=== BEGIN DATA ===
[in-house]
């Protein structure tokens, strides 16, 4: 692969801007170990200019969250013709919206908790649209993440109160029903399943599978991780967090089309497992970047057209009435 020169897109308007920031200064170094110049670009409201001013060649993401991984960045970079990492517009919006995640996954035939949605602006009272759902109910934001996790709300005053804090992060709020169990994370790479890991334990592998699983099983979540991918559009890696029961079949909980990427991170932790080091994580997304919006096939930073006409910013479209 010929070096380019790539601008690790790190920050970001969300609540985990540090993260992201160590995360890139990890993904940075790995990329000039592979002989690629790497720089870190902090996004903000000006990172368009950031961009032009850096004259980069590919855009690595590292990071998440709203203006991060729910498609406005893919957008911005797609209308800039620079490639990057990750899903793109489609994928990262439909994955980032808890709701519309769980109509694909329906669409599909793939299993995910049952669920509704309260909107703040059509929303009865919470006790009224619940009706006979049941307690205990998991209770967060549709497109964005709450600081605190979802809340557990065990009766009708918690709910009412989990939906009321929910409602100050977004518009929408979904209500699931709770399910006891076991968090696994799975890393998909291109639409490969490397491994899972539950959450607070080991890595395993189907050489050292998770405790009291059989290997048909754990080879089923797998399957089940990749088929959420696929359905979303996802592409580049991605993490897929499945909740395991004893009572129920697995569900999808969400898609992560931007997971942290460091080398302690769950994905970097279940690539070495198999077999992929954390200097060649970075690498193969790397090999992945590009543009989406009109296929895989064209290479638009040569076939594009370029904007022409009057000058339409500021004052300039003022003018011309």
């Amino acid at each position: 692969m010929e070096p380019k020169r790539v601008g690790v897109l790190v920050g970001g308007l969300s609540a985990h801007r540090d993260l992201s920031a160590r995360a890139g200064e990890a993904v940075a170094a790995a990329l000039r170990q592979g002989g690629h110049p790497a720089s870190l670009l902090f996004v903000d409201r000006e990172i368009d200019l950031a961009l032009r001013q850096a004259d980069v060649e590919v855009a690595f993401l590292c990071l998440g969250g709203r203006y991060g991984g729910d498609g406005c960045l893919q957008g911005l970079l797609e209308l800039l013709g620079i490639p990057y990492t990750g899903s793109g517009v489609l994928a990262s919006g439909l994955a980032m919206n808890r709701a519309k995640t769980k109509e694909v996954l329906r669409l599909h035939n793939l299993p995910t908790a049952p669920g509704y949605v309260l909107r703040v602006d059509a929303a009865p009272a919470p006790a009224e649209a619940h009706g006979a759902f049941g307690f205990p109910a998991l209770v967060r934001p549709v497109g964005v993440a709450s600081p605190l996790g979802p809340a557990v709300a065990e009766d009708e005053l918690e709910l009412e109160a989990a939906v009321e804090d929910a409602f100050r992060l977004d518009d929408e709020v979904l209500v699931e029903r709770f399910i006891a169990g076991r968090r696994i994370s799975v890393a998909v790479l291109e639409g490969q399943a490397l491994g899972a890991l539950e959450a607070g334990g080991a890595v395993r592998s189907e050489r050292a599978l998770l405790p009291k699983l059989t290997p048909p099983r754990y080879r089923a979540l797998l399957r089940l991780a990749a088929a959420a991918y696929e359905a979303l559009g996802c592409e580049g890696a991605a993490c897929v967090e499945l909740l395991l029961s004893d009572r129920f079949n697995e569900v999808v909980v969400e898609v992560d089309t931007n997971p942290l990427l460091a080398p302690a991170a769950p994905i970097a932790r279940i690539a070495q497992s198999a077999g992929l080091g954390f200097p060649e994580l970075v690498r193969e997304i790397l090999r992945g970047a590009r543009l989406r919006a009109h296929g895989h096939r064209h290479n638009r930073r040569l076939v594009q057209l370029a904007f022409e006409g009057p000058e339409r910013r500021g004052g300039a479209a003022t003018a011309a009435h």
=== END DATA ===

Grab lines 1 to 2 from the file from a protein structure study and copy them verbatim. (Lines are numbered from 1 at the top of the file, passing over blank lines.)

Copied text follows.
[in-house]
């Protein structure tokens, strides 16, 4: 692969801007170990200019969250013709919206908790649209993440109160029903399943599978991780967090089309497992970047057209009435 020169897109308007920031200064170094110049670009409201001013060649993401991984960045970079990492517009919006995640996954035939949605602006009272759902109910934001996790709300005053804090992060709020169990994370790479890991334990592998699983099983979540991918559009890696029961079949909980990427991170932790080091994580997304919006096939930073006409910013479209 010929070096380019790539601008690790790190920050970001969300609540985990540090993260992201160590995360890139990890993904940075790995990329000039592979002989690629790497720089870190902090996004903000000006990172368009950031961009032009850096004259980069590919855009690595590292990071998440709203203006991060729910498609406005893919957008911005797609209308800039620079490639990057990750899903793109489609994928990262439909994955980032808890709701519309769980109509694909329906669409599909793939299993995910049952669920509704309260909107703040059509929303009865919470006790009224619940009706006979049941307690205990998991209770967060549709497109964005709450600081605190979802809340557990065990009766009708918690709910009412989990939906009321929910409602100050977004518009929408979904209500699931709770399910006891076991968090696994799975890393998909291109639409490969490397491994899972539950959450607070080991890595395993189907050489050292998770405790009291059989290997048909754990080879089923797998399957089940990749088929959420696929359905979303996802592409580049991605993490897929499945909740395991004893009572129920697995569900999808969400898609992560931007997971942290460091080398302690769950994905970097279940690539070495198999077999992929954390200097060649970075690498193969790397090999992945590009543009989406009109296929895989064209290479638009040569076939594009370029904007022409009057000058339409500021004052300039003022003018011309």